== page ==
The Peregrine

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New York Review of Books, 1967 - Nature - 191 pages
30 Reviews
From fall to spring, J.A. Baker set out to track the daily comings and goings of a pair of peregrine falcons across the flat fen lands of eastern England. He followed the birds obsessively, observing them in the air and on the ground, in pursuit of their prey, making a kill, eating, and at rest, activities he describes with an extraordinary fusion of precision and poetry. And as he continued his mysterious private quest, his sense of human self slowly dissolved, to be replaced with the alien and implacable consciousness of a hawk.

It is this extraordinary metamorphosis, magical and terrifying, that these beautifully written pages record.

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Review: The Peregrine

User Review  - Catharus - Goodreads

I fell in love with this book. It has been described as obsessive, which I think is accurate. However, the repetitive rhythms of his daily engagement with peregrine falcons, and an economical yet ... Read full review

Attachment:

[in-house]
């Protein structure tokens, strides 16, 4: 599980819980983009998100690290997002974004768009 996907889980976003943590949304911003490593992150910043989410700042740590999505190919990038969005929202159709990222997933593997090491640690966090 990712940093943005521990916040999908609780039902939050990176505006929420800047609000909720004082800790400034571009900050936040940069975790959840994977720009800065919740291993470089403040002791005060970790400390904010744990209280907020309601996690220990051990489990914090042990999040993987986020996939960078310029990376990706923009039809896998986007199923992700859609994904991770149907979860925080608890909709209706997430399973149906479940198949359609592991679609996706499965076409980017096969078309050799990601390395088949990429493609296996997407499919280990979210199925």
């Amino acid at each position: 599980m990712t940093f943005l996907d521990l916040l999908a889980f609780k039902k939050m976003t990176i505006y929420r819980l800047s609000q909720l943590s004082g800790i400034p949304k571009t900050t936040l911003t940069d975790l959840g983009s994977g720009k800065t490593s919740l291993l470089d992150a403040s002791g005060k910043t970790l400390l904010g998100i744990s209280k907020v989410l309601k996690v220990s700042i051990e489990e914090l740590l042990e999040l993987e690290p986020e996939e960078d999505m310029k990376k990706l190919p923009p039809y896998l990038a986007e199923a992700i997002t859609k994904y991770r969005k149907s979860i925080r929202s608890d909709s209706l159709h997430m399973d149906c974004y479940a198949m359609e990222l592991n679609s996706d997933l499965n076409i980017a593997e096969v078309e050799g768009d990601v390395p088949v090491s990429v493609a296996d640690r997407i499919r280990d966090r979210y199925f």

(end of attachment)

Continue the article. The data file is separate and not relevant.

Review: The Peregrine

User Review  - Duc - Goodreads

Thanks to Taylor who made this comment: Saw Werner Herzog speak awhile back and he said this is the book that anyone who wants to be a filmmaker should read. Been wanting to read it since! My reply ... Read full review

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About the author (1967)

J. A. Baker is also the author of The Hill of Summer. He was a native of Essex, England.

Robert Macfarlane's Mountains of the Mind (2003), about wilderness and the Western imagination, won the Somerset Maugham Award and the Guardian First Book Award, among other prizes.

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